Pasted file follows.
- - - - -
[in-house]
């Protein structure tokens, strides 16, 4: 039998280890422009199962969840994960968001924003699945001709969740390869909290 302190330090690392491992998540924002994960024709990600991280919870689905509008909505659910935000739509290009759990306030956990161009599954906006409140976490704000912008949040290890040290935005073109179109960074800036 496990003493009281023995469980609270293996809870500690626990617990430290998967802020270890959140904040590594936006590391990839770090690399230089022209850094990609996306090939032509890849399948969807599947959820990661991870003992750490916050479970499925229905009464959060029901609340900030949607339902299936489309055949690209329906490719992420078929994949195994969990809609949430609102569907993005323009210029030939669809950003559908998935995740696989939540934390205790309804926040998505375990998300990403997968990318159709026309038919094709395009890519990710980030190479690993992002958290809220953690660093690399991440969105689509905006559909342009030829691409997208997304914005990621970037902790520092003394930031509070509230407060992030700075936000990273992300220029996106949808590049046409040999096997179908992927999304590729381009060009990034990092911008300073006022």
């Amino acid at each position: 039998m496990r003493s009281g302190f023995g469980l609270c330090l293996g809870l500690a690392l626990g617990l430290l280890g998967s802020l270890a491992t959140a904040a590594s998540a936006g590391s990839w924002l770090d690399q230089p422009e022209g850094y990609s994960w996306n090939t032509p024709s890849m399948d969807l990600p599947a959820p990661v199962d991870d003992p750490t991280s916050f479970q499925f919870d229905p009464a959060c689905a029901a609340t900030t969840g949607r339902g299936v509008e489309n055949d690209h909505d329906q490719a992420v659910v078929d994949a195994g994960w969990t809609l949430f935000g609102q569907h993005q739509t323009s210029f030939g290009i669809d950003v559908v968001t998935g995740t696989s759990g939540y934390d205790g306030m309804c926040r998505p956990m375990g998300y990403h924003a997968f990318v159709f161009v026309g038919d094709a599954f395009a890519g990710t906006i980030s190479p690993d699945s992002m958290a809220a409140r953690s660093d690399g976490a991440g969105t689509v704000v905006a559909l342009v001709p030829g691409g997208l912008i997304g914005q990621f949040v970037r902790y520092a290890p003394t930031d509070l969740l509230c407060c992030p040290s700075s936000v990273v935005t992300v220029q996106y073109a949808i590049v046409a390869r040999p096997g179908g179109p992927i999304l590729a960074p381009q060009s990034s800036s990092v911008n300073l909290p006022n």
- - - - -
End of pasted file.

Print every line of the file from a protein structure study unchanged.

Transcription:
[in-house]
């Protein structure tokens, strides 16, 4: 039998280890422009199962969840994960968001924003699945001709969740390869909290 302190330090690392491992998540924002994960024709990600991280919870689905509008909505659910935000739509290009759990306030956990161009599954906006409140976490704000912008949040290890040290935005073109179109960074800036 496990003493009281023995469980609270293996809870500690626990617990430290998967802020270890959140904040590594936006590391990839770090690399230089022209850094990609996306090939032509890849399948969807599947959820990661991870003992750490916050479970499925229905009464959060029901609340900030949607339902299936489309055949690209329906490719992420078929994949195994969990809609949430609102569907993005323009210029030939669809950003559908998935995740696989939540934390205790309804926040998505375990998300990403997968990318159709026309038919094709395009890519990710980030190479690993992002958290809220953690660093690399991440969105689509905006559909342009030829691409997208997304914005990621970037902790520092003394930031509070509230407060992030700075936000990273992300220029996106949808590049046409040999096997179908992927999304590729381009060009990034990092911008300073006022």
């Amino acid at each position: 039998m496990r003493s009281g302190f023995g469980l609270c330090l293996g809870l500690a690392l626990g617990l430290l280890g998967s802020l270890a491992t959140a904040a590594s998540a936006g590391s990839w924002l770090d690399q230089p422009e022209g850094y990609s994960w996306n090939t032509p024709s890849m399948d969807l990600p599947a959820p990661v199962d991870d003992p750490t991280s916050f479970q499925f919870d229905p009464a959060c689905a029901a609340t900030t969840g949607r339902g299936v509008e489309n055949d690209h909505d329906q490719a992420v659910v078929d994949a195994g994960w969990t809609l949430f935000g609102q569907h993005q739509t323009s210029f030939g290009i669809d950003v559908v968001t998935g995740t696989s759990g939540y934390d205790g306030m309804c926040r998505p956990m375990g998300y990403h924003a997968f990318v159709f161009v026309g038919d094709a599954f395009a890519g990710t906006i980030s190479p690993d699945s992002m958290a809220a409140r953690s660093d690399g976490a991440g969105t689509v704000v905006a559909l342009v001709p030829g691409g997208l912008i997304g914005q990621f949040v970037r902790y520092a290890p003394t930031d509070l969740l509230c407060c992030p040290s700075s936000v990273v935005t992300v220029q996106y073109a949808i590049v046409a390869r040999p096997g179908g179109p992927i999304l590729a960074p381009q060009s990034s800036s990092v911008n300073l909290p006022n």